Ad company Turn has lost another round in a long-running privacy lawsuit over “supercookies.”
The lawsuit, filed in 2015 by New York residents Anthony Henson and William Cintron, centers on allegations that Turn, now owned by Amobee, tracked mobile users via headers -- 50-character alphanumeric strings -- that Verizon inserted into mobile traffic. Those headers, also called supercookies, or zombie cookies, allowed Turn to recreate cookies that privacy-conscious users had deleted.
Turn recently attempted a hardball gambit in the long-running litigation: The company demanded to inspect Henson's and Cintron's mobile phones and all data on the devices -- including photos, emails and text messages.
Lawyers for Henson and Cintron argued the request was too broad; Turn then asked for records of all “web browsing history” stored on the phones, and for all cookies stored on their phones. Turn argued that it needed this information for several reasons, including to determine whether Henson and Cintron visited sites with Turn cookies, and to learn whether they in fact attempted to protect their privacy by deleting their browsing history.
Attorneys for Henson and Cintron offered instead to provide Turn with records of their browsing history associated with sites that partnered with Turn.
After Turn and the consumers were unable to reach an agreement, they asked a judge to decide what information must be turned over. This week, U.S. Magistrate Judge Laurel Beeler in the Northern District of California sided with Henson and Cintron.
“There is an Orwellian irony to the proposition that in order to get relief for a company’s alleged surreptitious monitoring of users’ mobile device and web activity, a person has to allow the company unfettered access to inspect his mobile device or his web browsing history,” she wrote. “Allowing this discovery would further invade the plaintiffs’ privacy interests and may deter current and future plaintiffs from pursuing similar relief.”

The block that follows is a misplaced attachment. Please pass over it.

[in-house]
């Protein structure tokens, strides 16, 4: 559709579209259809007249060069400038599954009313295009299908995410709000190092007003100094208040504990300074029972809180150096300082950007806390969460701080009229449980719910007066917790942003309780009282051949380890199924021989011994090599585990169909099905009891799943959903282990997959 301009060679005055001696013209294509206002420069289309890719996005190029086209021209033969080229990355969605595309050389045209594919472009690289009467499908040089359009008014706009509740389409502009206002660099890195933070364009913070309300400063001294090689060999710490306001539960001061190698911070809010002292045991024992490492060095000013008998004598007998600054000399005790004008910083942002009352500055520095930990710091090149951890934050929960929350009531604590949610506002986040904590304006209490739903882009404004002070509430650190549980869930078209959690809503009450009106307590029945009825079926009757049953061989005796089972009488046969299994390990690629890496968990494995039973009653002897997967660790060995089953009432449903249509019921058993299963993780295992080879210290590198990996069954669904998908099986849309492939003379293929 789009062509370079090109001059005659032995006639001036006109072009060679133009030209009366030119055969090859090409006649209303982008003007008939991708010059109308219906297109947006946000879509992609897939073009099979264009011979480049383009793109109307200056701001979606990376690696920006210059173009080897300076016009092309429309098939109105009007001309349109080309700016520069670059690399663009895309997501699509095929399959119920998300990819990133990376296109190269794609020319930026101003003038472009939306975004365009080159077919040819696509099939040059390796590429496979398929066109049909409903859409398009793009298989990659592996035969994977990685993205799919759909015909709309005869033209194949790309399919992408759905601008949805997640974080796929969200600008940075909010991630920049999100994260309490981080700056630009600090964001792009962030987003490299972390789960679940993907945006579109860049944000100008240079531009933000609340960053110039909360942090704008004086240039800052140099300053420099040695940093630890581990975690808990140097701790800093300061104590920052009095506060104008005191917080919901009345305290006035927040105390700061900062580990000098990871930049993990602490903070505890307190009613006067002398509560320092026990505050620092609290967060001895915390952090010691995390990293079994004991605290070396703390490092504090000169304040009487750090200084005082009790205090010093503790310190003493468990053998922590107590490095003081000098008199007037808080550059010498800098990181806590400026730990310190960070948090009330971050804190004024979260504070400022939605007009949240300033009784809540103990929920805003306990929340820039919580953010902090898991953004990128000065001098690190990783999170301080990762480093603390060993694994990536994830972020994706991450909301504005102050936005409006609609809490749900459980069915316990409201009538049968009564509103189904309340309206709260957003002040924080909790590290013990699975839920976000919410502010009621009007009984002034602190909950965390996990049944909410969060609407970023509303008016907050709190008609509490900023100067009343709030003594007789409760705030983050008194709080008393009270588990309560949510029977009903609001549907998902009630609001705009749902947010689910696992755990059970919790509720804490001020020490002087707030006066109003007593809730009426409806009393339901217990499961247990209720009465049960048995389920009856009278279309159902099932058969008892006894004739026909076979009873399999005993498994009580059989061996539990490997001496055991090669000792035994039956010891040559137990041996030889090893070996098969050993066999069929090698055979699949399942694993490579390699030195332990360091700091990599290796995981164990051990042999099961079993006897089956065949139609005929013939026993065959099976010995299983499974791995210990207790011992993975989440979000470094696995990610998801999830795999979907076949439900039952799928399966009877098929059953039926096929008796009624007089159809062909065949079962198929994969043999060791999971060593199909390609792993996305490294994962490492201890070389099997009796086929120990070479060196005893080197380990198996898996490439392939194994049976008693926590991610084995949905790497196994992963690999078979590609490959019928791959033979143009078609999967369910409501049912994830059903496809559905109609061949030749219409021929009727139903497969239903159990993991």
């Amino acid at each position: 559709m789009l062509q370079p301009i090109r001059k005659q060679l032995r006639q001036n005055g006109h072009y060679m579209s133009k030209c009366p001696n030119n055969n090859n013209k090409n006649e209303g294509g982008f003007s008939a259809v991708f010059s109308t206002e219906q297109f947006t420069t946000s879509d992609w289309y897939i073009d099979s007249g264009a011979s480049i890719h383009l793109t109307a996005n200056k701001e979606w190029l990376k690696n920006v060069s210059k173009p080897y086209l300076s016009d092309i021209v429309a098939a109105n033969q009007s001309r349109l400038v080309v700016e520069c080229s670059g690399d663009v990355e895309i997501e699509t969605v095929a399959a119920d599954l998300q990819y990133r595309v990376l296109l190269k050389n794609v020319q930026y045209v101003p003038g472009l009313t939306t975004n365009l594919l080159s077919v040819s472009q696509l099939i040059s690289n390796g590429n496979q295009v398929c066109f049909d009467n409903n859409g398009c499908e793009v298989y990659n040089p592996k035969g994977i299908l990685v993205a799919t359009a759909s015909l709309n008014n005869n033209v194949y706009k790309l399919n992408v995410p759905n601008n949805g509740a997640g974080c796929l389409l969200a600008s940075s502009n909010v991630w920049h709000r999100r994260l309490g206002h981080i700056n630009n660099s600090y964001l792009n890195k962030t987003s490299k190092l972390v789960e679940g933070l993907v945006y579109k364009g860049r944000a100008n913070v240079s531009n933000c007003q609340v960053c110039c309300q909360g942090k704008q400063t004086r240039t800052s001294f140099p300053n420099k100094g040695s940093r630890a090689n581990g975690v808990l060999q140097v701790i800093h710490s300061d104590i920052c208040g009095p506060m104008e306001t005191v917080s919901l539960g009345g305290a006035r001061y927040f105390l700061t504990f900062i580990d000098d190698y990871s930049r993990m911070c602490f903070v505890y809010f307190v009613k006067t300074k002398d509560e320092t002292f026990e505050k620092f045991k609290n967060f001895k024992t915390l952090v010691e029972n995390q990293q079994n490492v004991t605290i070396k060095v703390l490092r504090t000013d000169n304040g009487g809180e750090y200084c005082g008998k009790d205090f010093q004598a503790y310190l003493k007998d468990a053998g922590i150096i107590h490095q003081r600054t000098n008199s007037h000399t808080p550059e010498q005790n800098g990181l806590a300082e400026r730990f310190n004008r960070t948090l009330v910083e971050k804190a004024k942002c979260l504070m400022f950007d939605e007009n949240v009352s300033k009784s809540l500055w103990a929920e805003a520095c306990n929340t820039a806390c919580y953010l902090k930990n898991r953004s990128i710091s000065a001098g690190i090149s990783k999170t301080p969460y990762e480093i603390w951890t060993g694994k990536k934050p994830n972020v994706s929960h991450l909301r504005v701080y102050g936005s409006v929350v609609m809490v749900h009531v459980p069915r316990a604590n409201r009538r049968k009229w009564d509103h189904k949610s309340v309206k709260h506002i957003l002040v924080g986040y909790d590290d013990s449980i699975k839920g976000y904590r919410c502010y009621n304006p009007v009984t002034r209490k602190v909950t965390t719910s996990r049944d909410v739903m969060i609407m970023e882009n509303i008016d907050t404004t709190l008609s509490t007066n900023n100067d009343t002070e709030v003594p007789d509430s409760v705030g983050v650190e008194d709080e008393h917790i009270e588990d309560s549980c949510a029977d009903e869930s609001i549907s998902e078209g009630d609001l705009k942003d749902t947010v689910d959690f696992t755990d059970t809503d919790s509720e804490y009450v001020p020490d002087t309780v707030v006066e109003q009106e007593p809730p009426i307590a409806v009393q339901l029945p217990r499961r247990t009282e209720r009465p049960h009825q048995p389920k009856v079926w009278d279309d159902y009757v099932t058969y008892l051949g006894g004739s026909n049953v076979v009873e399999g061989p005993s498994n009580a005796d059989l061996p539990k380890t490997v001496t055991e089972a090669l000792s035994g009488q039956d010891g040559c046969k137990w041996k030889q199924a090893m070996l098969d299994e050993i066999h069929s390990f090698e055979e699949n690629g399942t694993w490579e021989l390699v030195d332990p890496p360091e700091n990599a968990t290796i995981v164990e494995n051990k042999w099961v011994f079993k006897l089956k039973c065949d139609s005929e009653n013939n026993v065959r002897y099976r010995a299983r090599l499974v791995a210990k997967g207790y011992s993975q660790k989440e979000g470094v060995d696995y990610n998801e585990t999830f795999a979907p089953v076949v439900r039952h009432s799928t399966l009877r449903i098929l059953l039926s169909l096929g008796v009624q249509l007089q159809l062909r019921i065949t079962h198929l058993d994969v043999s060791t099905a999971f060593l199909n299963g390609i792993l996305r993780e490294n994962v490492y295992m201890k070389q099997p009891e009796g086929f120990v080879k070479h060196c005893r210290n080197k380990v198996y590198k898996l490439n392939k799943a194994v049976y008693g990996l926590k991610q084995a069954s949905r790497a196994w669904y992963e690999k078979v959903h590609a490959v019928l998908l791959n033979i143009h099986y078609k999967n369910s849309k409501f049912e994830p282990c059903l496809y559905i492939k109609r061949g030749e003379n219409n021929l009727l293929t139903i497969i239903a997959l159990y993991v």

She said Turn was entitled to know which of its partner sites were visited by Henson and Cintron, and the date of those visits.
Beeler said in her ruling that there may be times when it was appropriate for a company to demand that litigants turn over their devices, but that Turn had not shown it was necessary here.
“Turn’s request for the plaintiffs to allow it to directly inspect their mobile devices (or produce complete forensic images of their devices) and for the plaintiffs to produce their complete browsing history and cookies, is denied,” she wrote.
Turn previously argued it shouldn't have to face a civil class-action suit because Henson and Cintron had agreed to arbitrate any disputes with Verizon. The 9th Circuit Court of Appeals rejected that argument last year, ruling that Turn wasn't entitled to benefit from Verizon's arbitration agreement with customers.
When information about Verizon's mobile headers first became public, Verizon said ad companies like Turn were unlikely to use the headers to compile profiles of consumers. But in January of 2015, researcher Jonathan Mayer reported that Turn was drawing on Verizon's headers to collect data and send targeted ads to mobile users who delete their cookies.
Turn initially acknowledged Mayer's report, and defended use of the tracking headers. Several days later, the company changed its position and stopped using the tracking headers.
In 2016, Turn settled Federal Trade Commission charges related to the tracking technology by agreeing to refrain from misrepresenting its online data collection practices.